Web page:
When we crested the summit of the final climb and began the descent I was on familiar roads. Our tires, pumped harder for the faultless Swiss roads, hummed as we flew down the mountain. On the flatter roads that hugged the shore of Lac Léman we sped along at over 50 km/h. As I rode on the front of the peloton the landmarks and sites we passed sparked the occasional flash of an old memory. Fifteen years ago, when I was an amateur racing for a team from Annemasse, a suburb of Geneva across the border in France, I had ridden and raced on the same roads. I was a neophyte in a foreign land with the goal of becoming a professional.
Once a week, on my easy training days, I would ride into Geneva and stop at a lakeside café. As I sipped on a coffee I’d daydreamed while watching the jet d’eau spray its fine mist across the harbor. I pictured myself one day finishing a professional race in the city centre. The images in my mind were glamorous and glorious. The reality is different.
The final stage of this year’s Tour of Romandie finished 200 meters from where I had been sitting fifteen years ago. Our team controlled the finale perfectly for Ben Swift, the sprinter. With an impressive burst of speed he won convincingly.
As a boy, I was attracted to what I had seen on the television images and in photographs: the glory, the fanfare, the action, and the speed with which mountains were ascended and sprints were won. From behind the barriers and in front of the television that was all I knew. But as I attained my goals, my perception of what a professional’s life was like evolved. I hadn’t dreamed of countless days away from home, crashes, sacrifice and suffering. The professional’s fancy bikes, cars and clothing were what I desired. They were stars. Immature, I didn’t realize that behind all the glitz the races would push me to my limits and often beyond them. I’ve persisted despite broken bones because cyclists rarely give in. There are no time outs, only DNF’s. We lose more than we will ever win but we don’t relent. By reaching my mental and physical limits I’ve learned more about myself. There are still few jobs I would rather do. But the reasons I ride now are more profound than before and I now enjoy the job more ever.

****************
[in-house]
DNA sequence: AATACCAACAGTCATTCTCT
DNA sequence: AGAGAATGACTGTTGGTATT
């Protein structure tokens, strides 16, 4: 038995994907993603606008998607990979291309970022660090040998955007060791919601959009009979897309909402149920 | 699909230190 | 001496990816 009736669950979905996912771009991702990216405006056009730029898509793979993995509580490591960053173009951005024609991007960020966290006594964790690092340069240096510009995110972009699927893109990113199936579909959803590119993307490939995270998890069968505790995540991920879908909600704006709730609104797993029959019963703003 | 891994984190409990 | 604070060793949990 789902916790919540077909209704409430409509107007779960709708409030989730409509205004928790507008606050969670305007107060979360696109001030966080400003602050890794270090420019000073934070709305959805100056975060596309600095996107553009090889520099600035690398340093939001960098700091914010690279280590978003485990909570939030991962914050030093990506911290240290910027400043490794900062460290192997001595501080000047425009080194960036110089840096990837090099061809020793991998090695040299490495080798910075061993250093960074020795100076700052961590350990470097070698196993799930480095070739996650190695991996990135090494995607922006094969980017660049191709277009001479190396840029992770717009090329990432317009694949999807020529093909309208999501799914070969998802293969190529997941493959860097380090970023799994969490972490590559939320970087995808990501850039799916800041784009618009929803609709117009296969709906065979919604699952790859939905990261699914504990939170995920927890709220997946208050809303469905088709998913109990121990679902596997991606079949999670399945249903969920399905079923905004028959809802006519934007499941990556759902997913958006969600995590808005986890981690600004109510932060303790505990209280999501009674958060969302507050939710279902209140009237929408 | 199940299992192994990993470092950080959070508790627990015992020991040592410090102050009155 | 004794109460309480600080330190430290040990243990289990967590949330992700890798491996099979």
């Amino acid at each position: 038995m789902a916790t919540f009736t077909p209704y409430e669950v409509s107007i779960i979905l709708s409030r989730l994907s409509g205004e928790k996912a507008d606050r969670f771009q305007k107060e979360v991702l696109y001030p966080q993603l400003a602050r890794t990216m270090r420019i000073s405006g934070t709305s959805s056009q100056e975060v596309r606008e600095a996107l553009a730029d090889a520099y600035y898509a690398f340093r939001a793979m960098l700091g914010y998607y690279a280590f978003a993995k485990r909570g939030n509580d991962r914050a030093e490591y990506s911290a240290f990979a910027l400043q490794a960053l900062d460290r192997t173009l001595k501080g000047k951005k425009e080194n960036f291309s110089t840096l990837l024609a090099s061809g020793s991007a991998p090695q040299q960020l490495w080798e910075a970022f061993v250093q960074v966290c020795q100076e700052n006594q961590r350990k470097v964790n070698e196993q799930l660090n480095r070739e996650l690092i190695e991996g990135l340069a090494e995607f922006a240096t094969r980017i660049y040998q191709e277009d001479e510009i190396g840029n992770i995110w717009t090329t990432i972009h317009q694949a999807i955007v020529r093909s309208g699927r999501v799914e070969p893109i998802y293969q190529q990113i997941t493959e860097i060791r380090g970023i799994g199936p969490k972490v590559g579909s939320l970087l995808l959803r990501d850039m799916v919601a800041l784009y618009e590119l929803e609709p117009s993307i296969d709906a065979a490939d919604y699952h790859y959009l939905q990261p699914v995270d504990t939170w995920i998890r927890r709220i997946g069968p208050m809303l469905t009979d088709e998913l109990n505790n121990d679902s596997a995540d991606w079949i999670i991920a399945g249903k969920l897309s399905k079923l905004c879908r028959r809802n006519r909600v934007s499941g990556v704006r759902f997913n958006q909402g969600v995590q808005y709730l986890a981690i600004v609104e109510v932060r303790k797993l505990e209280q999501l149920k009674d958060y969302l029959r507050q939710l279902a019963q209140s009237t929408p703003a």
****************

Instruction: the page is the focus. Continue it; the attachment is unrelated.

At the finish line in Geneva several friends came to the bus. Christian Rumeau, the old Annemasse Velo Club directeur sportif, was there to greet me as soon as I crossed the line. As always, he asked the details of the race, eyed my physique and gave me advice on how to approach the coming races. Rumeau had raced with Fausto Coppi and directed Sean Kelly to many of his finest victories. Through the decades he had gained a wealth of knowledge. During the time I rode with Annemasse, he taught me how to race a bike properly while keeping an eye on me to ensure I stayed focused and didn’t become homesick. Beside him, were the Chenevals, who owned my apartment in Annemasse. They had cared for me as if I was one of their children. Without them I’m not sure I would have endured three years away from home. On the shore of Lake Léman we chatted as if not a day had passed since I was ‘le p’tit Canadien’ living in their hometown.
After Ben Swift returned from the podium the team shared embraces, shook hands, washed up, packed and left for the airport. Like workers finishing up a new house, our job was done and we were on to the next site. Before the finish line had been torn down and the barriers piled on to trucks, we were in the airport with dozens of other cyclists who were all thin, tanned and tired from the race.
However short, I enjoyed the moment we had together in the airport café before my mind shifted to the next objective: the Giro d’Italia.